(Secret City Records)
Though bedrooms themselves offer a thrilling range of possible activity, the records conspicuously described as being produced within them often tend heavily towards romantic miserablism. Such is the case with Special Affections, the home-recorded debut by pop cobbler John O�€™Regan, who, as frontman of rock band D�€™Urbervilles, is a veteran of Toronto�€™s clubs, but has gained wider acclaim over the past year or two for his dolled-up solo venture, Diamond Rings. His previously circulated singles like, “All Yr Songs” and “Someone Else,” are collected here, alongside eight new tracks, nearly all of them establishing a dude who knows how to deliver dour but sticky hooks in three-to-five-minute packages. Which doesn�€™t make the act of opening each in succession any less tiring.
O�€™Regan�€™s got a bit of Stephin Merritt gravel in his voice, a timbre that makes you automatically assume whatever he�€™s singing must be clever in a dry, arched-eyebrow sort of way. And the songwriter is capable of fresh turns of phrase; the humidly minimal “Give It Up” evocatively captures bohemian squalor in lines like “cut my hair in a kitchen chair, in a kitchen full of booze.” His literate baritone often makes it sound like The National gone electro (and nowhere near as terrifying as that description sounds). He�€™s got gravitas, but with a caveat. When the sung sentiments are further investigated, you�€™ll find a lot of stock phrases just slyly tweaked, or not even. Hearts are worn on sleeves, people pick themselves up off the floor, something or another is taken “higher than the blue in the sky.”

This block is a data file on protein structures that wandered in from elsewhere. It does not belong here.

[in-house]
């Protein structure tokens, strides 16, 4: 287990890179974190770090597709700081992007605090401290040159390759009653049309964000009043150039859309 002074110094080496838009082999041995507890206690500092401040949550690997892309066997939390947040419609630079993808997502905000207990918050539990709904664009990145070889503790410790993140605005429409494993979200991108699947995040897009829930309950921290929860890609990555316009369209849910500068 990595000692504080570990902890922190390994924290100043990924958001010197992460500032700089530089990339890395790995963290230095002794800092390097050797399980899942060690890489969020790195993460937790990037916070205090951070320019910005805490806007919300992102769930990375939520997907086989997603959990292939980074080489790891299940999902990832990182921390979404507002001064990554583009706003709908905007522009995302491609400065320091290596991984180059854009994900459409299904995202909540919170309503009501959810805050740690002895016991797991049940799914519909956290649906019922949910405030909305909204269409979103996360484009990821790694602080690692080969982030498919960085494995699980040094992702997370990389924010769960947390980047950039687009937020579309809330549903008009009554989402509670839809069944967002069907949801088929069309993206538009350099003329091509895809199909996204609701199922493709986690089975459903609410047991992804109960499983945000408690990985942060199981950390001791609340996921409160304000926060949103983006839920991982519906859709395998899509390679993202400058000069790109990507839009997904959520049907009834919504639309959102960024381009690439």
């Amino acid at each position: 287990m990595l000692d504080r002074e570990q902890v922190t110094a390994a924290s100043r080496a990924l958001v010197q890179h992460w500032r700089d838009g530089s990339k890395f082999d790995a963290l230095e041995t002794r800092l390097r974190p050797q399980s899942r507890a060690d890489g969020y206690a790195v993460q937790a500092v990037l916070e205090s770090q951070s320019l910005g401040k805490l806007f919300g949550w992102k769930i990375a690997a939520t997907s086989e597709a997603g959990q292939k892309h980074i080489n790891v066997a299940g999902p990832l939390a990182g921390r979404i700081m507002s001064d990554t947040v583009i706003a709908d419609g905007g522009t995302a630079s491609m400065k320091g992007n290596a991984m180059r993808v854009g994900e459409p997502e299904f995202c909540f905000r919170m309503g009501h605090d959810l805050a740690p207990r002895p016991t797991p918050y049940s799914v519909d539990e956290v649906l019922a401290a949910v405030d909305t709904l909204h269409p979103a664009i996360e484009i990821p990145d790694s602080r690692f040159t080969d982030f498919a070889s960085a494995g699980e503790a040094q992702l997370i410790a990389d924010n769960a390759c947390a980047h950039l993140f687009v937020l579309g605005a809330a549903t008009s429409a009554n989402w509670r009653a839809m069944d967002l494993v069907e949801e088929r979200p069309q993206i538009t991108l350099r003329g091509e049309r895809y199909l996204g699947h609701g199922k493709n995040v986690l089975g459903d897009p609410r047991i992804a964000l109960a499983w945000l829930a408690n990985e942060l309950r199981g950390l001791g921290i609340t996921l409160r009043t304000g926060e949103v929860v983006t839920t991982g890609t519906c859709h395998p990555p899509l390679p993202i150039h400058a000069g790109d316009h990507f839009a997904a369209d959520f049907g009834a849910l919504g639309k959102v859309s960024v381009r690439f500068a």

Musically, the album�€™s built on canned beats, chunky keyboard rolls, and interludes of lighter, spritely piano. It all sounds well-conceived, tasteful, a little by-the-numbers, maybe. That Special Affections is so on-the-nose is both a strength and an ultimate shortcoming. No great effort is required to “get” this music: it�€™s right in front of you, waiting to be fully absorbed and sung along to by the time the chorus comes back around on listen one. Those who�€™ve immersed themselves in the history of catchy-yet-intimate indie-pop are going to be waiting its entire length for any real surprise, though. Rather than subverting a well-established form to express a unique viewpoint, it ends up feeling like a redesigned packaging scheme tasked to imbue an old product with new pep. Deeply intoned bedroom pop: Now with rainbow eye make-up!